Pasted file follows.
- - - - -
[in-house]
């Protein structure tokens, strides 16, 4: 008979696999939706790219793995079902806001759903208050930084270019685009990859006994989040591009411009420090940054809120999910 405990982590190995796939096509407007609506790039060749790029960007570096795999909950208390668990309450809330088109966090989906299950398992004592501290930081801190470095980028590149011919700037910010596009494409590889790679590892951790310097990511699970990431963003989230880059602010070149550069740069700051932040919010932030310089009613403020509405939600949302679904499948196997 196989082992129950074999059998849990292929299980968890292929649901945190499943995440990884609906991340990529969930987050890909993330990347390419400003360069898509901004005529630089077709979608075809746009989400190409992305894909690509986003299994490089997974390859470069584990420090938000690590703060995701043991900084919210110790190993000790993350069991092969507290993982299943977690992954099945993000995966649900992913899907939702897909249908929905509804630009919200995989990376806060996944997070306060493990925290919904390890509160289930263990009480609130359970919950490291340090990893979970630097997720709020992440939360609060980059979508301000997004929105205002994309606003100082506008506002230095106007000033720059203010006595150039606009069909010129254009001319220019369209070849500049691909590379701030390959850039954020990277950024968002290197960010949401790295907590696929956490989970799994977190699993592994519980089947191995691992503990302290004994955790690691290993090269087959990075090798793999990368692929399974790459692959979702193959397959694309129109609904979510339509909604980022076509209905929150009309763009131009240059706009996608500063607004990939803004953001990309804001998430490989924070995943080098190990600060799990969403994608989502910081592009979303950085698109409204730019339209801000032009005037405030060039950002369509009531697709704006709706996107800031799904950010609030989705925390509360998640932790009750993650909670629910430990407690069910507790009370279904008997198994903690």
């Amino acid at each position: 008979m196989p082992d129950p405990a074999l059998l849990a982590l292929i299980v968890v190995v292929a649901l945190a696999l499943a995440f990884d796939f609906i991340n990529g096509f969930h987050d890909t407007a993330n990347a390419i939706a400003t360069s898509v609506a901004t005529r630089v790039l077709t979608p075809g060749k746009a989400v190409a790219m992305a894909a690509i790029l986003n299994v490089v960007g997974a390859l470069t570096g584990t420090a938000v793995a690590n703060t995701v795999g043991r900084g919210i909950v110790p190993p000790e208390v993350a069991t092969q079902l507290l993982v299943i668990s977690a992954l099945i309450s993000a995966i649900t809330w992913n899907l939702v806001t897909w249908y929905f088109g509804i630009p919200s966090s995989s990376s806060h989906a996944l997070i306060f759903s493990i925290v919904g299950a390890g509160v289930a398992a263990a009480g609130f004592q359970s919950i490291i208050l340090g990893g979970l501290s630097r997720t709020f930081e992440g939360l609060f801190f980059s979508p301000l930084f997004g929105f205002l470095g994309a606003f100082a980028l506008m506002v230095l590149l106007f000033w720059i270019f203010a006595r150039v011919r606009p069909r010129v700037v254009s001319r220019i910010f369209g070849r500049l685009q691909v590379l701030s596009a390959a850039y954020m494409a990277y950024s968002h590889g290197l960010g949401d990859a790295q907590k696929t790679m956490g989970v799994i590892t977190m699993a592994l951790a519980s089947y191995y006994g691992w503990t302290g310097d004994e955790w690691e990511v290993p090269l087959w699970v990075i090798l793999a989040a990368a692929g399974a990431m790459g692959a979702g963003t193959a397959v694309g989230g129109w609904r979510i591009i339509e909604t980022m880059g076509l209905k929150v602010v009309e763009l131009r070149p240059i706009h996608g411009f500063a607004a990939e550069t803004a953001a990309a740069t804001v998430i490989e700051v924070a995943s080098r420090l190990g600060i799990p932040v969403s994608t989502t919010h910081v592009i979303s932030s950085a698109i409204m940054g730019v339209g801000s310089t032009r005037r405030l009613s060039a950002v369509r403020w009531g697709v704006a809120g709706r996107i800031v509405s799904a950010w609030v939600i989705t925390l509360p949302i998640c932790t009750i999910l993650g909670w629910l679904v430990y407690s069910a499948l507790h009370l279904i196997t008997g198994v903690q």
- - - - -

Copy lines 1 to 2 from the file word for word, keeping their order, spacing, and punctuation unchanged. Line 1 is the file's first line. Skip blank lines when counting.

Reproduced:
[in-house]
């Protein structure tokens, strides 16, 4: 008979696999939706790219793995079902806001759903208050930084270019685009990859006994989040591009411009420090940054809120999910 405990982590190995796939096509407007609506790039060749790029960007570096795999909950208390668990309450809330088109966090989906299950398992004592501290930081801190470095980028590149011919700037910010596009494409590889790679590892951790310097990511699970990431963003989230880059602010070149550069740069700051932040919010932030310089009613403020509405939600949302679904499948196997 196989082992129950074999059998849990292929299980968890292929649901945190499943995440990884609906991340990529969930987050890909993330990347390419400003360069898509901004005529630089077709979608075809746009989400190409992305894909690509986003299994490089997974390859470069584990420090938000690590703060995701043991900084919210110790190993000790993350069991092969507290993982299943977690992954099945993000995966649900992913899907939702897909249908929905509804630009919200995989990376806060996944997070306060493990925290919904390890509160289930263990009480609130359970919950490291340090990893979970630097997720709020992440939360609060980059979508301000997004929105205002994309606003100082506008506002230095106007000033720059203010006595150039606009069909010129254009001319220019369209070849500049691909590379701030390959850039954020990277950024968002290197960010949401790295907590696929956490989970799994977190699993592994519980089947191995691992503990302290004994955790690691290993090269087959990075090798793999990368692929399974790459692959979702193959397959694309129109609904979510339509909604980022076509209905929150009309763009131009240059706009996608500063607004990939803004953001990309804001998430490989924070995943080098190990600060799990969403994608989502910081592009979303950085698109409204730019339209801000032009005037405030060039950002369509009531697709704006709706996107800031799904950010609030989705925390509360998640932790009750993650909670629910430990407690069910507790009370279904008997198994903690």